The bass were feeding on shad and this bait was a close resemblance. Just because I had already caught one or two fish out of a stretch I knew more fish were there.
This slightly different look would surely result in more bites. And my plan worked. Each day I was culling fish to achieve the biggest limit possible.
My Beat Shad casts mirrored my earlier locations. In this case, I was targeting water in the 5 to 12 foot depth range. Again, my retrieves were methodical and I actually was slowly pumping the bait with the rod.
The 4-inch Beat Shad is built with a ribbed body and this gives the bait more flexibility and therefore more action. The body has a gradual taper and a paddle tail adding even more action with little effort on my part.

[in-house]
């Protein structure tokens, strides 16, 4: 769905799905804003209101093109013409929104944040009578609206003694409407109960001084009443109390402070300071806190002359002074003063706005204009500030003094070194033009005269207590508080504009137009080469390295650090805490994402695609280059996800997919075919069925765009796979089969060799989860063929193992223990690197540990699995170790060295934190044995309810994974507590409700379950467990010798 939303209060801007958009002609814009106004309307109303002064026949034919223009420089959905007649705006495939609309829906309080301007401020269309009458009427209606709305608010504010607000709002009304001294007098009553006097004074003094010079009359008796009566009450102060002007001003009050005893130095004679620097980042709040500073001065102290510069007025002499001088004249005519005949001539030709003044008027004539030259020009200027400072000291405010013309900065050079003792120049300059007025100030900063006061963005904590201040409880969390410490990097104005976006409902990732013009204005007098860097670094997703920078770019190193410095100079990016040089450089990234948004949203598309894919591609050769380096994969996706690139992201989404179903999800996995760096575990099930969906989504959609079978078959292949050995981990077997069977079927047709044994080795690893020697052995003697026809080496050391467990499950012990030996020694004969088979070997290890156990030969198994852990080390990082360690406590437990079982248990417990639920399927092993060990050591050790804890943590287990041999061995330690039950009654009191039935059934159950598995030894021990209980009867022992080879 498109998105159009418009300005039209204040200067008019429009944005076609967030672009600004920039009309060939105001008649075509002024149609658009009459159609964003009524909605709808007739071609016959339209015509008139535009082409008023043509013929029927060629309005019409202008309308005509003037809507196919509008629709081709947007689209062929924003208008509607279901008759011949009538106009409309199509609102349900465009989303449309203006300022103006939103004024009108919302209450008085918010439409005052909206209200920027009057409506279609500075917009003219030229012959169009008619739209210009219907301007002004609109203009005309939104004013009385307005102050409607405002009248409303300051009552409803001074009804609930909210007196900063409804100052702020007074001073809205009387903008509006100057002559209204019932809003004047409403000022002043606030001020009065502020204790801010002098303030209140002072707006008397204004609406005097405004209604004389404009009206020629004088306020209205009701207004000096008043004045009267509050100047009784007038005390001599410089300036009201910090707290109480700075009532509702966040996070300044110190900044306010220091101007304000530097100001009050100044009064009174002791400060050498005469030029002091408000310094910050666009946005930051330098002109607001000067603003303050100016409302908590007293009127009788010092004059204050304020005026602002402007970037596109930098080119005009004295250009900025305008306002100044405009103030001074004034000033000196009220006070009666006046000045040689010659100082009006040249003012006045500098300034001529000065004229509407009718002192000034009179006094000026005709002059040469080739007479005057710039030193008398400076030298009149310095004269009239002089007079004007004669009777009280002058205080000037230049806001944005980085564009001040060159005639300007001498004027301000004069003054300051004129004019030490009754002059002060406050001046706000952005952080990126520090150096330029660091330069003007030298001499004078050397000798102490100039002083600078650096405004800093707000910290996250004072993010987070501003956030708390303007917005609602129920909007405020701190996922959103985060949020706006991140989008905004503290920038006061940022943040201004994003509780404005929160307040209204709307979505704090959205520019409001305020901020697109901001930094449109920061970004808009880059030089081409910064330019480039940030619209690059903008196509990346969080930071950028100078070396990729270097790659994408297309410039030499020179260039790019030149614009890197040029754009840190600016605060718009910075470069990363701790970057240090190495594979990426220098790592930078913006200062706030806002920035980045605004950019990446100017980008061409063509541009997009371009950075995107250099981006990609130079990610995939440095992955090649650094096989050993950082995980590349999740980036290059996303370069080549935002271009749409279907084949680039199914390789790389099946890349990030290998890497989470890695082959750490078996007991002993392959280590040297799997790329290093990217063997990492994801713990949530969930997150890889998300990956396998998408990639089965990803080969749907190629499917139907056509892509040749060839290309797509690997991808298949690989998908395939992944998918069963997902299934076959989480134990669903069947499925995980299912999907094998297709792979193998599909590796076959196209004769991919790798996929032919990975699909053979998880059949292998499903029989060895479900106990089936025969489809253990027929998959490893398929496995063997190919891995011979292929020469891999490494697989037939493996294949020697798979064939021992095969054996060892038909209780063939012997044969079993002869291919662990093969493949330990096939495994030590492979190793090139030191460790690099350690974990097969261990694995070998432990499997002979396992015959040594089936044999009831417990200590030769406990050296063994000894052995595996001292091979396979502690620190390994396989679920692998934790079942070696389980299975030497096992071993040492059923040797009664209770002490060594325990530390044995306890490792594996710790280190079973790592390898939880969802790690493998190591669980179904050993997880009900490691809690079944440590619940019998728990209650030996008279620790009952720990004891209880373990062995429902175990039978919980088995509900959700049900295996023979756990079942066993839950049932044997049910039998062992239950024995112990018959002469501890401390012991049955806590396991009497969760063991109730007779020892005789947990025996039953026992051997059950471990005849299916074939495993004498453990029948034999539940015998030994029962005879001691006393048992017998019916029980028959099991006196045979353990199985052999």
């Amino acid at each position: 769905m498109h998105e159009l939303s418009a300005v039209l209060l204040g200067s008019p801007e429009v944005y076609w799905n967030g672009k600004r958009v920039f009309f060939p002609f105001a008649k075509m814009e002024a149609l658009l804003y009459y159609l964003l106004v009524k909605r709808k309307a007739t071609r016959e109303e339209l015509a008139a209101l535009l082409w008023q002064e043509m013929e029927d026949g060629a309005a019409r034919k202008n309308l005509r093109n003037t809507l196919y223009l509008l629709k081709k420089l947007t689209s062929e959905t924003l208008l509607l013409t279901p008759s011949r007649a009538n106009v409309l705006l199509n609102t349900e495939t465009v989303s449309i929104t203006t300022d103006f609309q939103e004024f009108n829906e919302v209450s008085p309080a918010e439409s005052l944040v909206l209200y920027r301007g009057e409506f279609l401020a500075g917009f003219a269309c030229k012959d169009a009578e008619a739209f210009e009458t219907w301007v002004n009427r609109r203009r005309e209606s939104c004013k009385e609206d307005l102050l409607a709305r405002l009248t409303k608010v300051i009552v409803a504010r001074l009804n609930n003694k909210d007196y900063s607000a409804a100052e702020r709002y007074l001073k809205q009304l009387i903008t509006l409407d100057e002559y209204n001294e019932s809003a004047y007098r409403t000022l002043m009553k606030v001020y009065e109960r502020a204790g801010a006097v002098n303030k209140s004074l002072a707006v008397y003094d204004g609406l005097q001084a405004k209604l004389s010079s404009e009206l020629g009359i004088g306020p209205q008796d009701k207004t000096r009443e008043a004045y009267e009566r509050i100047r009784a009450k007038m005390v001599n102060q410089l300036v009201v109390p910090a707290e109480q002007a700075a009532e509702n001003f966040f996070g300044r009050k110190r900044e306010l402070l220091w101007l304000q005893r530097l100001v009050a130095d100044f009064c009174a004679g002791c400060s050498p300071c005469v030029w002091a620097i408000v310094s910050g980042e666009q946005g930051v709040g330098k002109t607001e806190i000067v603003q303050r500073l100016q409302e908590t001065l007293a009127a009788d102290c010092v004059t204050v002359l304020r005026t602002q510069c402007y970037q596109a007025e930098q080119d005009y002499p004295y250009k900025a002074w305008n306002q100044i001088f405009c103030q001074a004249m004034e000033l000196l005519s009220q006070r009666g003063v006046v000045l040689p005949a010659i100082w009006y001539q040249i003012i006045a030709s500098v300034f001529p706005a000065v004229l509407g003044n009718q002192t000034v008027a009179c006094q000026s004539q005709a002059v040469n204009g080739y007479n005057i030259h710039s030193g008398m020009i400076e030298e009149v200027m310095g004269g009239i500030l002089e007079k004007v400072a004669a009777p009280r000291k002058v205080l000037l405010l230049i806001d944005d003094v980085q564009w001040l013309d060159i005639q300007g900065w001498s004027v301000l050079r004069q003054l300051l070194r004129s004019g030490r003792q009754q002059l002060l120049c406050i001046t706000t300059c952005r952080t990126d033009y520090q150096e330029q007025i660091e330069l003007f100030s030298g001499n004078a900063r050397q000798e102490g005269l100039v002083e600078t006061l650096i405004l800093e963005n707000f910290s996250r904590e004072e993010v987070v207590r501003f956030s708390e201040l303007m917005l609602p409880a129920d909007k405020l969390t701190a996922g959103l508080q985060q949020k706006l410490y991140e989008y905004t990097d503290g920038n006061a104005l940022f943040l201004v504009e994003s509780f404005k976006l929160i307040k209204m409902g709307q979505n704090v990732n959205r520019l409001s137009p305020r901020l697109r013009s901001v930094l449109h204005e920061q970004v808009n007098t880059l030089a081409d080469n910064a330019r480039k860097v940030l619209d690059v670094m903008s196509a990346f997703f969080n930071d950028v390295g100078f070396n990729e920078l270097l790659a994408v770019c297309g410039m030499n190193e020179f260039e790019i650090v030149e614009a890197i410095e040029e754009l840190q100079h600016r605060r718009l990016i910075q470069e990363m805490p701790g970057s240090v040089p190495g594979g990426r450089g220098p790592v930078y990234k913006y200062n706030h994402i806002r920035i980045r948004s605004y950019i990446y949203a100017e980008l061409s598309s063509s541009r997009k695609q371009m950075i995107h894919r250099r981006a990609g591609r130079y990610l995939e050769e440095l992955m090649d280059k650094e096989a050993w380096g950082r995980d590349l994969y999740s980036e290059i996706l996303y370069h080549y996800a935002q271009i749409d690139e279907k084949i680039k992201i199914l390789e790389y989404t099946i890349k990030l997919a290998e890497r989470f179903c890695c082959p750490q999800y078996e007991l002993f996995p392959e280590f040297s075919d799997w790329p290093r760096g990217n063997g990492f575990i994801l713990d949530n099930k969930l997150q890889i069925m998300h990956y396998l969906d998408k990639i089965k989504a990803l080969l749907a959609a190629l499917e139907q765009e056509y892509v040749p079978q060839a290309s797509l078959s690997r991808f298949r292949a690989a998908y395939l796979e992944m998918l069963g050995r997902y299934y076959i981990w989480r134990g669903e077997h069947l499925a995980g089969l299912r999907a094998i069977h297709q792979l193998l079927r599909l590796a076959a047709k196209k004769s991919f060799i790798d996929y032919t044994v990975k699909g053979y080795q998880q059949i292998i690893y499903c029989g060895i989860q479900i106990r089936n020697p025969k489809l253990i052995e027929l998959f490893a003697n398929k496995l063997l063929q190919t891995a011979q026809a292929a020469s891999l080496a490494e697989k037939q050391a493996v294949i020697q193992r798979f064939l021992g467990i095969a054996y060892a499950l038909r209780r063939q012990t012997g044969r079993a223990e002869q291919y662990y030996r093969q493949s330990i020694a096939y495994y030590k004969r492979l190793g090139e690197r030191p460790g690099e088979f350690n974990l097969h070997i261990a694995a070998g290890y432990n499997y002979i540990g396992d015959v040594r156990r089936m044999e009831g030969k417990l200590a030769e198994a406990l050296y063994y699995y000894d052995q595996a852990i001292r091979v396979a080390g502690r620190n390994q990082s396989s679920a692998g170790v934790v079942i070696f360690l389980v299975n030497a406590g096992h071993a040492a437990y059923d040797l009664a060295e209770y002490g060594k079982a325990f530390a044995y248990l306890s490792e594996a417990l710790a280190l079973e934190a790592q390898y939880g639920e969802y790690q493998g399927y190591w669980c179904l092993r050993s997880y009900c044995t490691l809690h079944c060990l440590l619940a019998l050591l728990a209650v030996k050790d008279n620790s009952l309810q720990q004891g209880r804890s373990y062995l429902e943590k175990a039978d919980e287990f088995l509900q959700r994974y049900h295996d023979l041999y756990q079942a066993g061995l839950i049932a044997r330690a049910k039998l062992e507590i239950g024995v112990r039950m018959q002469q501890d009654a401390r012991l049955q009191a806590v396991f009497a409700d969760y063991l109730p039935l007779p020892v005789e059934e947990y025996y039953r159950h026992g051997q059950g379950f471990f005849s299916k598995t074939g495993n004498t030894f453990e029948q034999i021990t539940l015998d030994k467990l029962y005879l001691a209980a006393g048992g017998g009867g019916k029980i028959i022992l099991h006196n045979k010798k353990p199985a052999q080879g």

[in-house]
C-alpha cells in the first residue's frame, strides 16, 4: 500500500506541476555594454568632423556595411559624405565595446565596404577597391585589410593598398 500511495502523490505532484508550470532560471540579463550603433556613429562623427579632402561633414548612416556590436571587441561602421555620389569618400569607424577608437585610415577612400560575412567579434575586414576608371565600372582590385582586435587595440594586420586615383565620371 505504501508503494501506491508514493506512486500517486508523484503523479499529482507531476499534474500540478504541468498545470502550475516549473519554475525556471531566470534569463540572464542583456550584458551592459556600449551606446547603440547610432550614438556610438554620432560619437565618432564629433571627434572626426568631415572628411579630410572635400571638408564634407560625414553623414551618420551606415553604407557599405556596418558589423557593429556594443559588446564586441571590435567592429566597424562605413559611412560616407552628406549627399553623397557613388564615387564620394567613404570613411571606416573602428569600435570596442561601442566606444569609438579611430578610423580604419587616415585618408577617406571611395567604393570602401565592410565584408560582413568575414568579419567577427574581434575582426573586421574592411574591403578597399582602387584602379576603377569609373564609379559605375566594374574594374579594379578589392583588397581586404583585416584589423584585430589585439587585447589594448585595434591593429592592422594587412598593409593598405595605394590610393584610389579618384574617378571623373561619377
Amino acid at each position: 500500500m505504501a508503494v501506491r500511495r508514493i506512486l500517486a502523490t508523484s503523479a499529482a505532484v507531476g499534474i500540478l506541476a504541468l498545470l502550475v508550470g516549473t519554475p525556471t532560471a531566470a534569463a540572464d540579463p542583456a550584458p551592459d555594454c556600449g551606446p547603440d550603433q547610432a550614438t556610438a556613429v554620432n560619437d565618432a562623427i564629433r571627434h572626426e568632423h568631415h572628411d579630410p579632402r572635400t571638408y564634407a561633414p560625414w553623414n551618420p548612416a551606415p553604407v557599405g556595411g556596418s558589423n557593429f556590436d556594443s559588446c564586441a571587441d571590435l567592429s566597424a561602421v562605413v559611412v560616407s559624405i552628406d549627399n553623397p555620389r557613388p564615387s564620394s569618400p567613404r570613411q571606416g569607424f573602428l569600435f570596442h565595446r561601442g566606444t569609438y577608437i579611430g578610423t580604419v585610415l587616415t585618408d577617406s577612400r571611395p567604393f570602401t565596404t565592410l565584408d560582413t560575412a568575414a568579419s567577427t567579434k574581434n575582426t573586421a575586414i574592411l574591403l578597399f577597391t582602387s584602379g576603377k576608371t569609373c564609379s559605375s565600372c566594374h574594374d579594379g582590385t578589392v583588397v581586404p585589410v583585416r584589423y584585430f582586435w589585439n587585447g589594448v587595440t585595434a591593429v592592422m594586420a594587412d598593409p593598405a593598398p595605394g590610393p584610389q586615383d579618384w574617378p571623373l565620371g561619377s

My tackle for the Beat Shad presentation included 8-pound Berkley Trilene 100% Fluorocarbon and a 3/16-ounce darter head jig.
The light jig kept the bait up into the water column as the bass were looking up to feed. Spinning tackle for this light ensemble included a 7-foot Medium action Abu Garcia Veritas and a size 30 Abu Garcia Revo Premier spinning reel.
Working the bait and feeling the bite could not be compromised and this selection was a great advantage for me.
I didn't repeat my Classic win of ten years ago, but it still was an honor to be a part of the tournament on Grand Lake.